The Sleeping Dragon
Believing that a tidal island on the Gower Coast was a sleeping dragon, the Vikings, during their invasion, named it Wurm.These days, this famously photographed island, shaped like a giant sea-serpent, is known as Worm’s Head, and it is another place I love to roam about on.
My kind and unassuming husband and I can often be seen crossing the rocky causeway that connects the island to the mainland. However, one has to be extremely careful of the tide as many people and animals have drowned here.
This incredible piece of land, a mile long with a height of 150 feet in parts, is home to the grey seal, peregrine falcons, choughs, razorbills and guillemots, kittiwakes and gulls, shags and cormorants. Fulmars can be seen gliding like angels over the waves and on occasions, we have seen puffins off the end of the island. In late summer you might be lucky enough to see scoters, an all black duck and so much more.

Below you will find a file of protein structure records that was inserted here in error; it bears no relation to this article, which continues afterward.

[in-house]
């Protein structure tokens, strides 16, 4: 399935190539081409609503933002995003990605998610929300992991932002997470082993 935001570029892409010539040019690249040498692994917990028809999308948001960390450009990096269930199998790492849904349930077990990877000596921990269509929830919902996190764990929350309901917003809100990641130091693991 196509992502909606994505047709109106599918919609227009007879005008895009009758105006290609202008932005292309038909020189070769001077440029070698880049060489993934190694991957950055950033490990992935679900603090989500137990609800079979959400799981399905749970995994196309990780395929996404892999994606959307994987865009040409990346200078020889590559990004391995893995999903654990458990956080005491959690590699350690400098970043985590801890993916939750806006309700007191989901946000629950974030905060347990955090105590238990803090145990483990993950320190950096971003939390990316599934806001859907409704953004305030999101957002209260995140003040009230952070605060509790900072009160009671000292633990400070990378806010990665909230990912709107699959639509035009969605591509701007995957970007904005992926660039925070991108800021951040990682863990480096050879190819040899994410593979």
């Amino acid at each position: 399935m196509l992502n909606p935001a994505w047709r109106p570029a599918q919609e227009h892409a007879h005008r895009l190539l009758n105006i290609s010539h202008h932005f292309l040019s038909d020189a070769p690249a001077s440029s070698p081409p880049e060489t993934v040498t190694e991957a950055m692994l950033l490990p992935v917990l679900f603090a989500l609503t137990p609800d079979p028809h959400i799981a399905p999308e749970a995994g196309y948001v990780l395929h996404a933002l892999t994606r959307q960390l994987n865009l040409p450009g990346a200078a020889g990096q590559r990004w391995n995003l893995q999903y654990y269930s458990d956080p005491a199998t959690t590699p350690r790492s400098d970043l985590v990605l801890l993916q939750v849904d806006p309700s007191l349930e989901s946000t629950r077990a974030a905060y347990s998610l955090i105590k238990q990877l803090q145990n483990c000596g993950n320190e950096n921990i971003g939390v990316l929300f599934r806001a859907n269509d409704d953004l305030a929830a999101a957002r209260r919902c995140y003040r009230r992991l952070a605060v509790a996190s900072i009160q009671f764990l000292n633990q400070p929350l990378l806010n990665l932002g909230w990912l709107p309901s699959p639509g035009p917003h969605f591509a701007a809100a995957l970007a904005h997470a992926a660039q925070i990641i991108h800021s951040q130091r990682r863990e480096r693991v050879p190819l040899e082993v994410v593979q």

So despite the harsh conditions during winter months, this incredible island has something quite unique, in order to attract such an abundance of wildlife.
Dylan Thomas often visited the island and once made the mistake of falling asleep and was cut off by the tide. These are a few of the words he wrote about his adventure:
I stayed on that Worm from dusk to midnight, sitting on that top grass, frightened to go further in because of the rats and because of things I am ashamed to be frightened of. Then the tips of the reef began to poke out of the water and, perilously, I climbed along them to the shore.
This dragon of an island has pleased many people with its beauty and strangeness. For me though, it always reminds me of my father. As a little girl, he took me to the island in search of crabs. I made such a fuss when he found one, he never took me again. We did, however, go home with a bucket full of shells and tiny stones made shiny by the sea.